- A breakthrough in transplant research could provide a
key to the successful use of animal organs in human patients, British scientists
- The discovery, by researchers at Hammersmith hospital,
London, marks a significant step forward in efforts to solve the problems
of rejection following transplant operations.
- The team found a way to block a response which causes
the body to reject transplants by preventing a molecular reaction between
the host and foreign cells. As a result, transplanted cells were no longer
regarded by the body as foreign.
- Previous attempts to prevent the immune system rejecting
transplant organs had an unfortunate effect on other parts of the immune
system, leaving the patient unprotected against infection and disease.
- But researchers at Hammersmith, led by Professor Robert
Lechler, discovered a way to allow the molecular interaction at the heart
of the rejection re sponse to be stopped without harming the rest of the
- Prof Lechler said: "Our first models using cells
from the pancreas have been successful and we are now taking these findings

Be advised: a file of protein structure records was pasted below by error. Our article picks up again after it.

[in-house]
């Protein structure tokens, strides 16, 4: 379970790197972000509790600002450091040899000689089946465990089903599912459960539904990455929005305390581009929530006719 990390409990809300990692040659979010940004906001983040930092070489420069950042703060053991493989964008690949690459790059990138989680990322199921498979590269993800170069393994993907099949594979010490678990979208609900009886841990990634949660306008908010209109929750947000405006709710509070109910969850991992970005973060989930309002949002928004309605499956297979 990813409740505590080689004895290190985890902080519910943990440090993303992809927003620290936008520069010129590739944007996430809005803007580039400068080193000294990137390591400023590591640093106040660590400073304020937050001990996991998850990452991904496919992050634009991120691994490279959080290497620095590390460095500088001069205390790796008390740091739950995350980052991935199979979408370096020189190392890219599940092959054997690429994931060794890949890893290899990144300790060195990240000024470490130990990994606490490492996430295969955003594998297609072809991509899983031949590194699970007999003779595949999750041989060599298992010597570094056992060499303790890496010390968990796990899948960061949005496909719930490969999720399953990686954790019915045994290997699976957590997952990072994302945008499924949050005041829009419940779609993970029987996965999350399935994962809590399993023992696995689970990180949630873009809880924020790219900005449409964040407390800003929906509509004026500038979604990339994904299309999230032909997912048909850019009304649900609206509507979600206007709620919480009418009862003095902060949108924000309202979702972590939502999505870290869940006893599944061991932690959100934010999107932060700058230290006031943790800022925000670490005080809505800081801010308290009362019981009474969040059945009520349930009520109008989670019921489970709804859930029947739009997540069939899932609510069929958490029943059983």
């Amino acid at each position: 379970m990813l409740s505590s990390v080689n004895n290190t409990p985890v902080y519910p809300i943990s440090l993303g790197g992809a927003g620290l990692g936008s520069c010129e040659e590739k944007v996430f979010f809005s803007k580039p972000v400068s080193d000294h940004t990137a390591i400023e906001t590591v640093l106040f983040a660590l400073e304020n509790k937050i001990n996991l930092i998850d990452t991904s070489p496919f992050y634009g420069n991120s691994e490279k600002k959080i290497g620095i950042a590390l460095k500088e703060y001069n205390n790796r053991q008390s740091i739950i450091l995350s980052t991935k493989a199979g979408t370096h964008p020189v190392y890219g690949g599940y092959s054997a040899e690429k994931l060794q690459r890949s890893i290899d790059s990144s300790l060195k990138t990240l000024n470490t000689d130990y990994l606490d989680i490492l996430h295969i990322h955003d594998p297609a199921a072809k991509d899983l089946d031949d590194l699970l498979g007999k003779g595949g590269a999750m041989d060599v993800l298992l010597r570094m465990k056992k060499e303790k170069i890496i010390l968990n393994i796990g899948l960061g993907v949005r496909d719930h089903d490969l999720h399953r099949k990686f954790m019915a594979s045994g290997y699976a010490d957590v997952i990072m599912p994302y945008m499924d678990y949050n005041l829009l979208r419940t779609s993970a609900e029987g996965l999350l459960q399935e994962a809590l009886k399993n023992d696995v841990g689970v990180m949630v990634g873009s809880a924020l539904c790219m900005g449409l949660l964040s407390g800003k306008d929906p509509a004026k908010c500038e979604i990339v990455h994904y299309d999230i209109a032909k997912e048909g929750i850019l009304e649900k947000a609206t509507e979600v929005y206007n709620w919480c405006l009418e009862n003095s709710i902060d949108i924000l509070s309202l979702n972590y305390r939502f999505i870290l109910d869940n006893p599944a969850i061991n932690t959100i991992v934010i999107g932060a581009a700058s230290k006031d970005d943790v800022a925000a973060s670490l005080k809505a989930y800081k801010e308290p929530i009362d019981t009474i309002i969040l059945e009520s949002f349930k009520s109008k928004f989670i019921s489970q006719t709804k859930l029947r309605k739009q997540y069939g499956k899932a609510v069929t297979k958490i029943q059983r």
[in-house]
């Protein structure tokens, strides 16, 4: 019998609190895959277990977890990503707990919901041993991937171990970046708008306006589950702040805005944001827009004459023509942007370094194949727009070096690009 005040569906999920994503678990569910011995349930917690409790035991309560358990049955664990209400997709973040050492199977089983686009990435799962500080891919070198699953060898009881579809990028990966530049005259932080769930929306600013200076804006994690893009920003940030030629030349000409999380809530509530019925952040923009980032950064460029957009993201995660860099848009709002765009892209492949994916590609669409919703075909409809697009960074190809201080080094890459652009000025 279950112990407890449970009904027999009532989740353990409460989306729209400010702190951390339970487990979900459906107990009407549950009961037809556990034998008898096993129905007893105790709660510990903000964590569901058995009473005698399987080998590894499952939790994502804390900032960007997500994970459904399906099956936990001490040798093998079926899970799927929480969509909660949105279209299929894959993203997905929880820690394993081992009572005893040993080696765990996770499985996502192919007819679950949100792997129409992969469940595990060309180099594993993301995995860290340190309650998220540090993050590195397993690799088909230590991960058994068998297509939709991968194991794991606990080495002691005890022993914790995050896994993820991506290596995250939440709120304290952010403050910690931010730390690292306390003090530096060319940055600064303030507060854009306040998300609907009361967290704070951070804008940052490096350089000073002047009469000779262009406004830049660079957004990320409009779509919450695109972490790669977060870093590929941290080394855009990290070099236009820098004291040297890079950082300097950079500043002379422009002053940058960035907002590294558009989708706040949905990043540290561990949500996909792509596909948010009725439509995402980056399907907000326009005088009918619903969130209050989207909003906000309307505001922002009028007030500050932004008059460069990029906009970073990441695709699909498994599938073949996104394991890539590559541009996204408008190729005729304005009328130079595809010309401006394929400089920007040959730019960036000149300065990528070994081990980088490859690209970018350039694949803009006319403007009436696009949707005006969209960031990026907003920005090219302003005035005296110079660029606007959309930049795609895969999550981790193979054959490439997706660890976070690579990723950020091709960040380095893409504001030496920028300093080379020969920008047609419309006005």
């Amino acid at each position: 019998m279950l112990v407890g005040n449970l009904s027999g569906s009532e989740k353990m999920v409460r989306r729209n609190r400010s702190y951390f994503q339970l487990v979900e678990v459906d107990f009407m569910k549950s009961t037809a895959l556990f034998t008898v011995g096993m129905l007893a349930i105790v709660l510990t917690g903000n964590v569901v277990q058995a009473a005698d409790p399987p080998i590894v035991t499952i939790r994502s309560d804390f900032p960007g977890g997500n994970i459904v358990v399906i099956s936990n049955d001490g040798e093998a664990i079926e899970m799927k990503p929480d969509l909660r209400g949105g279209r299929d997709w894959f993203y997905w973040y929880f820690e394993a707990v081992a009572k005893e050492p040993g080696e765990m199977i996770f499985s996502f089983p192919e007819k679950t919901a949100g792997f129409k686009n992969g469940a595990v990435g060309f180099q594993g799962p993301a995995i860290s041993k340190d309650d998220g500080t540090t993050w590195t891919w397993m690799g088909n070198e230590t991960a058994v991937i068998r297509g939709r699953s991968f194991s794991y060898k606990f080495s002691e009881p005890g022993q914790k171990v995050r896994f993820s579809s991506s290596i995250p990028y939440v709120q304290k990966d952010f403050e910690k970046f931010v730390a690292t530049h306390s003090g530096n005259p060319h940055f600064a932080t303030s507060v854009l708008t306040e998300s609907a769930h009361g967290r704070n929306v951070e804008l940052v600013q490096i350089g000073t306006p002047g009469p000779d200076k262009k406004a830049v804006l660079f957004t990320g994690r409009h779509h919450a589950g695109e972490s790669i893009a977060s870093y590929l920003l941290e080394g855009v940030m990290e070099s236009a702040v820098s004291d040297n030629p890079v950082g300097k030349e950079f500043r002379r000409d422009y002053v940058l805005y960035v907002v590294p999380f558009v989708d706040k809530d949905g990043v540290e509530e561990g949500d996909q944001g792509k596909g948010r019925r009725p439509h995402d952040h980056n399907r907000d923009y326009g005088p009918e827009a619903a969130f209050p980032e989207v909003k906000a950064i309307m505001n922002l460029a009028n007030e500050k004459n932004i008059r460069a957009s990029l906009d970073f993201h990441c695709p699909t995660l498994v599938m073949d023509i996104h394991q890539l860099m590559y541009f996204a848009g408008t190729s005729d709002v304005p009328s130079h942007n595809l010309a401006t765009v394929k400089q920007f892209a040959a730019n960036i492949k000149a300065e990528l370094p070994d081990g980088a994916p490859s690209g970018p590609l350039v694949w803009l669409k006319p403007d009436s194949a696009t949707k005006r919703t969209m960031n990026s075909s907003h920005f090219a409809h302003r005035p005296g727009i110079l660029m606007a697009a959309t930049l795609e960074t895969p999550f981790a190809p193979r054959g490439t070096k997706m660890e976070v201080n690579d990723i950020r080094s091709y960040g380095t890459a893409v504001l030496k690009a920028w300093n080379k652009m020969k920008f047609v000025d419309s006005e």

on to further, more complex, models.
- "Eventually we hope that using foreign organs in
humans may start to solve the huge shortage of organ donors across the
- A solution to the problems of rejection of foreign organs
would make it easier to use pig hearts, livers and kidneys to fill the
gap left by the shortage of human donors.
- The acute shortage of organ donors worldwide means the
number of patients in urgent need of spare part surgery outnumbers potential
donors by 20 to 1.
- Lord Winston, director of research and development at
Hammersmith, said: "Several thousand people a year die awaiting organ
transplants in this country and there are probably more patients who, because
of the shortage of donors, never get on the waiting list."
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